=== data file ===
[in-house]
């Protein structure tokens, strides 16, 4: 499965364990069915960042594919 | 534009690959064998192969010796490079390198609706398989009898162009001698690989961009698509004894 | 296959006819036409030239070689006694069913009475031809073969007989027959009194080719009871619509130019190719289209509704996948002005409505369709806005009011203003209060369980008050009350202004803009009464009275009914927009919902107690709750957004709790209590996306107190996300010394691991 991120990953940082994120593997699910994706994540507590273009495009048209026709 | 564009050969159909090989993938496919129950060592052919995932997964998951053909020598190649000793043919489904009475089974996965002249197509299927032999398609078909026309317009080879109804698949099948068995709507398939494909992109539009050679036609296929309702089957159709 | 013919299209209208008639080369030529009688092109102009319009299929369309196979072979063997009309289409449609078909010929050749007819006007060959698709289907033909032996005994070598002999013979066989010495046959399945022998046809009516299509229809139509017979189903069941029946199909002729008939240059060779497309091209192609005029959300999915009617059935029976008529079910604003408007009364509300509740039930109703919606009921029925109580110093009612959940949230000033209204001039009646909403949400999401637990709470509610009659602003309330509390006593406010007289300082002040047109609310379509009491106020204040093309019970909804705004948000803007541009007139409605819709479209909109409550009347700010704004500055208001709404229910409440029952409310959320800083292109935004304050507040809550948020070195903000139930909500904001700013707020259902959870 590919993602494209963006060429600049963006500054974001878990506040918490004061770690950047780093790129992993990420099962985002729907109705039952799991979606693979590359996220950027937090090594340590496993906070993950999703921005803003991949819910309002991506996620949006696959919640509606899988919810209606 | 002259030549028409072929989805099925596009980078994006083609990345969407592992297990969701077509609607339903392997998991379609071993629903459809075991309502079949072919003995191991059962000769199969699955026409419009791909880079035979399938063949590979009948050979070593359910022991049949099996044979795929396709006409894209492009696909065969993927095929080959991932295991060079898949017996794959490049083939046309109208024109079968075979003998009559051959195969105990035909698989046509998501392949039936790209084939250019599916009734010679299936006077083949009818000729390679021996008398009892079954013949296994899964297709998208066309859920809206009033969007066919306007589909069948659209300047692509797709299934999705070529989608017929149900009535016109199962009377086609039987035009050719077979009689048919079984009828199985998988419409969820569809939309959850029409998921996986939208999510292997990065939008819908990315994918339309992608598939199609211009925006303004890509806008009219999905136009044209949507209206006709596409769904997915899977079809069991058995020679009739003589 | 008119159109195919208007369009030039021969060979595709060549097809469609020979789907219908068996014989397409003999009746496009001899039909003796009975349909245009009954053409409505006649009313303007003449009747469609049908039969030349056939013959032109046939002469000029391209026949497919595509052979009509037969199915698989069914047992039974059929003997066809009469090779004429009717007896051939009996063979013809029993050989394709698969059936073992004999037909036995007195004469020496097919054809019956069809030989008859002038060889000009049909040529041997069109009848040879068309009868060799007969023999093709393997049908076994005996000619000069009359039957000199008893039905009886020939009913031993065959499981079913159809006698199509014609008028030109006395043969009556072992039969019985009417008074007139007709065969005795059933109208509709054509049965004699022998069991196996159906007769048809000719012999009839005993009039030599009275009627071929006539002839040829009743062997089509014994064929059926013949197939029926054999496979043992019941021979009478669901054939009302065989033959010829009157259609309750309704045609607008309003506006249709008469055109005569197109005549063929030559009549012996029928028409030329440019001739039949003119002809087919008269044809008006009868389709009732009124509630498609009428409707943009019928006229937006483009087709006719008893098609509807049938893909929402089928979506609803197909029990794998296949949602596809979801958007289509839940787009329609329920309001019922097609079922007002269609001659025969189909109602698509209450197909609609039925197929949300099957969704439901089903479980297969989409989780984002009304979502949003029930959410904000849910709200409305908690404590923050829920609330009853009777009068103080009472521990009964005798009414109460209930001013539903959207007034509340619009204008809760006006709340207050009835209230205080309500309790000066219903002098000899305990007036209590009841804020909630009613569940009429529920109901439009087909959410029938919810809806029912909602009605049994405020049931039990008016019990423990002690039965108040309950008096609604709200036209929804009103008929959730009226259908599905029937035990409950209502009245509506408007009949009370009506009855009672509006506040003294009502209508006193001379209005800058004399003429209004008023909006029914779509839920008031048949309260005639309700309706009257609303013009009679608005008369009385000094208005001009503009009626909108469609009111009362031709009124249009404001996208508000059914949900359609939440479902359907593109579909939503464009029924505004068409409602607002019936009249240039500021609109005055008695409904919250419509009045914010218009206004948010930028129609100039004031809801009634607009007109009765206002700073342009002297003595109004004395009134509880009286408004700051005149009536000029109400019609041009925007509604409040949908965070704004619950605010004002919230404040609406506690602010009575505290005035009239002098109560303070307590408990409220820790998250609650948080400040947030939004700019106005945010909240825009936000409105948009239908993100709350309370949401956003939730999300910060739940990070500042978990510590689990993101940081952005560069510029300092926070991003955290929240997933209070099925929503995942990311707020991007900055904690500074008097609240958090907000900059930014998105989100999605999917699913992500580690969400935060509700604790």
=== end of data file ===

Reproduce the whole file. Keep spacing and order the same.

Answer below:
[in-house]
């Protein structure tokens, strides 16, 4: 499965364990069915960042594919 | 534009690959064998192969010796490079390198609706398989009898162009001698690989961009698509004894 | 296959006819036409030239070689006694069913009475031809073969007989027959009194080719009871619509130019190719289209509704996948002005409505369709806005009011203003209060369980008050009350202004803009009464009275009914927009919902107690709750957004709790209590996306107190996300010394691991 991120990953940082994120593997699910994706994540507590273009495009048209026709 | 564009050969159909090989993938496919129950060592052919995932997964998951053909020598190649000793043919489904009475089974996965002249197509299927032999398609078909026309317009080879109804698949099948068995709507398939494909992109539009050679036609296929309702089957159709 | 013919299209209208008639080369030529009688092109102009319009299929369309196979072979063997009309289409449609078909010929050749007819006007060959698709289907033909032996005994070598002999013979066989010495046959399945022998046809009516299509229809139509017979189903069941029946199909002729008939240059060779497309091209192609005029959300999915009617059935029976008529079910604003408007009364509300509740039930109703919606009921029925109580110093009612959940949230000033209204001039009646909403949400999401637990709470509610009659602003309330509390006593406010007289300082002040047109609310379509009491106020204040093309019970909804705004948000803007541009007139409605819709479209909109409550009347700010704004500055208001709404229910409440029952409310959320800083292109935004304050507040809550948020070195903000139930909500904001700013707020259902959870 590919993602494209963006060429600049963006500054974001878990506040918490004061770690950047780093790129992993990420099962985002729907109705039952799991979606693979590359996220950027937090090594340590496993906070993950999703921005803003991949819910309002991506996620949006696959919640509606899988919810209606 | 002259030549028409072929989805099925596009980078994006083609990345969407592992297990969701077509609607339903392997998991379609071993629903459809075991309502079949072919003995191991059962000769199969699955026409419009791909880079035979399938063949590979009948050979070593359910022991049949099996044979795929396709006409894209492009696909065969993927095929080959991932295991060079898949017996794959490049083939046309109208024109079968075979003998009559051959195969105990035909698989046509998501392949039936790209084939250019599916009734010679299936006077083949009818000729390679021996008398009892079954013949296994899964297709998208066309859920809206009033969007066919306007589909069948659209300047692509797709299934999705070529989608017929149900009535016109199962009377086609039987035009050719077979009689048919079984009828199985998988419409969820569809939309959850029409998921996986939208999510292997990065939008819908990315994918339309992608598939199609211009925006303004890509806008009219999905136009044209949507209206006709596409769904997915899977079809069991058995020679009739003589 | 008119159109195919208007369009030039021969060979595709060549097809469609020979789907219908068996014989397409003999009746496009001899039909003796009975349909245009009954053409409505006649009313303007003449009747469609049908039969030349056939013959032109046939002469000029391209026949497919595509052979009509037969199915698989069914047992039974059929003997066809009469090779004429009717007896051939009996063979013809029993050989394709698969059936073992004999037909036995007195004469020496097919054809019956069809030989008859002038060889000009049909040529041997069109009848040879068309009868060799007969023999093709393997049908076994005996000619000069009359039957000199008893039905009886020939009913031993065959499981079913159809006698199509014609008028030109006395043969009556072992039969019985009417008074007139007709065969005795059933109208509709054509049965004699022998069991196996159906007769048809000719012999009839005993009039030599009275009627071929006539002839040829009743062997089509014994064929059926013949197939029926054999496979043992019941021979009478669901054939009302065989033959010829009157259609309750309704045609607008309003506006249709008469055109005569197109005549063929030559009549012996029928028409030329440019001739039949003119002809087919008269044809008006009868389709009732009124509630498609009428409707943009019928006229937006483009087709006719008893098609509807049938893909929402089928979506609803197909029990794998296949949602596809979801958007289509839940787009329609329920309001019922097609079922007002269609001659025969189909109602698509209450197909609609039925197929949300099957969704439901089903479980297969989409989780984002009304979502949003029930959410904000849910709200409305908690404590923050829920609330009853009777009068103080009472521990009964005798009414109460209930001013539903959207007034509340619009204008809760006006709340207050009835209230205080309500309790000066219903002098000899305990007036209590009841804020909630009613569940009429529920109901439009087909959410029938919810809806029912909602009605049994405020049931039990008016019990423990002690039965108040309950008096609604709200036209929804009103008929959730009226259908599905029937035990409950209502009245509506408007009949009370009506009855009672509006506040003294009502209508006193001379209005800058004399003429209004008023909006029914779509839920008031048949309260005639309700309706009257609303013009009679608005008369009385000094208005001009503009009626909108469609009111009362031709009124249009404001996208508000059914949900359609939440479902359907593109579909939503464009029924505004068409409602607002019936009249240039500021609109005055008695409904919250419509009045914010218009206004948010930028129609100039004031809801009634607009007109009765206002700073342009002297003595109004004395009134509880009286408004700051005149009536000029109400019609041009925007509604409040949908965070704004619950605010004002919230404040609406506690602010009575505290005035009239002098109560303070307590408990409220820790998250609650948080400040947030939004700019106005945010909240825009936000409105948009239908993100709350309370949401956003939730999300910060739940990070500042978990510590689990993101940081952005560069510029300092926070991003955290929240997933209070099925929503995942990311707020991007900055904690500074008097609240958090907000900059930014998105989100999605999917699913992500580690969400935060509700604790």